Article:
Dallas Record Holder For Priciest Starbucks Drink Loses Title, But He Says He’s Fine
Back in May, Andrew Chifari of Dallas made headlines when he ordered the most expensive Starbucks drink and ended up getting it for free. Well since then, his record has been broken – several times, in fact.
Consumerist reports that a woman named Sameera from Florida ordered a Caramel Crunch Sexagintuple Frappuccino. She came well-prepared, bringing in her own jug and alerting the media ahead of time. The initial drink total came out to $61, but she scored the drink for free after using her rewards card and a drink coupon. She fell $2 short of the current record-holder, whose drink took over an hour to make.
Technically, these super-drinks are against Starbucks policy. The coffee chain responded to the latest stunt with this statement to Consumerist:
With over 170,000 ways to customize beverages at Starbucks, we know that personalization is a big part of the Starbucks Experience for both our customers and our partners (employees), however this particular customization was excessive and something that we do not encourage. We want to ensure our customers receive the highest quality and most delicious tasting food or beverage products from us and, we don’t believe that this particular beverage choice was reflective of that. Per our existing policy, beverages larger than Trenta size (31 oz.) cannot be made or served. This includes personal cups that exceed 31 oz (or a Trenta-sized cup). For blended beverages and espresso drinks, those cannot be made or served in sizes larger than a Venti (24 oz cold cup/20 oz hot cup).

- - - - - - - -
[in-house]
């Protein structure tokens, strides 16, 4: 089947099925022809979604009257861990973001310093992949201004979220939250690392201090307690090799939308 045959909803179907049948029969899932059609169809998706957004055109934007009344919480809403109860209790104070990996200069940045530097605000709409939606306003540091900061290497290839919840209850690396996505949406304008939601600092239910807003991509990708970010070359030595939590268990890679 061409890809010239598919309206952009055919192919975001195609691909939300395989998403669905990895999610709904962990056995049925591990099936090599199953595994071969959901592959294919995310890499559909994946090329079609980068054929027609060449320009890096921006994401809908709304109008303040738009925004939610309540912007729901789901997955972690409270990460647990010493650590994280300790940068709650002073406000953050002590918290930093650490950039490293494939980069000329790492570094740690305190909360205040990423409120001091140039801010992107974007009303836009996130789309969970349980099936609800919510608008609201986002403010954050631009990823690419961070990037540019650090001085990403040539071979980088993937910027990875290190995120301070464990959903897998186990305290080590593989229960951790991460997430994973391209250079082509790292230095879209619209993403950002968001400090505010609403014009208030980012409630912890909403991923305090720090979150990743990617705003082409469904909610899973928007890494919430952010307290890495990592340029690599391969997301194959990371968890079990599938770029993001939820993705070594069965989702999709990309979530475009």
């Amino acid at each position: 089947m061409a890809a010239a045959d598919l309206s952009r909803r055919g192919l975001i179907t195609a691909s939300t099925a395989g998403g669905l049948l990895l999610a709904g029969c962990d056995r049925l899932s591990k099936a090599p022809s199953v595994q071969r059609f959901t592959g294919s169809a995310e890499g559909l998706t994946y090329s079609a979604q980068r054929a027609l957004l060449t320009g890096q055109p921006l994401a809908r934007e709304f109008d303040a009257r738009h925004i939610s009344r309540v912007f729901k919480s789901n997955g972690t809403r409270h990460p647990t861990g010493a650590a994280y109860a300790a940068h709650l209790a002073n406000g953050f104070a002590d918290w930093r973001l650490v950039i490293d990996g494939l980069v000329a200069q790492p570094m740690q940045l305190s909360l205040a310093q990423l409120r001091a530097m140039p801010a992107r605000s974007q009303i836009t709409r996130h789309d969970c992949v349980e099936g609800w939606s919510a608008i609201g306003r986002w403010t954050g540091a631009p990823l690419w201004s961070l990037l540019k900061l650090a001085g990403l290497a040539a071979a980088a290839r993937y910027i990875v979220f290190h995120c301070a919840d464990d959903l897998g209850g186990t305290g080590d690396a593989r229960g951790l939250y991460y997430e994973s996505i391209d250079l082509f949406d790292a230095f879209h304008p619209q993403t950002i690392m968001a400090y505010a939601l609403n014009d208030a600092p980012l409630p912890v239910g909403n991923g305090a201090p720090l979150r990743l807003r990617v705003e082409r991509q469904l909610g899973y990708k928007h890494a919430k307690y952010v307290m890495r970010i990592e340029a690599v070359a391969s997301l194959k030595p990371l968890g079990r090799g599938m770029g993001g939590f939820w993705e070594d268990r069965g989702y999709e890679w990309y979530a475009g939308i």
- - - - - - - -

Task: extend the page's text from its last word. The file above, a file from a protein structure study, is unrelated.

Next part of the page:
As for Chifari, he’s fine with losing his title. He says he didn’t expect to hold the record for very long, and admits that it’s not very hard to do.
“Anyone with $60 or a free drink reward and a big vessel can walk into Starbucks, find a cooperative barista, and break the record,” he says.
But Chifari still thinks his drink is visually more appealing.
“Coffee shouldn't look like this,” he says, referring to Sameera’s frappuccino. “In the overhead shot, it looks like a plate of poutine.”
Chifari looks forward to the day that someone order a two-gallon, $100 drink.
“Until someone goes way bigger and breaks it by a considerable margin - and breaks it well with a good picture and a good tasting drink - I don't feel the need to regain the title,” he says.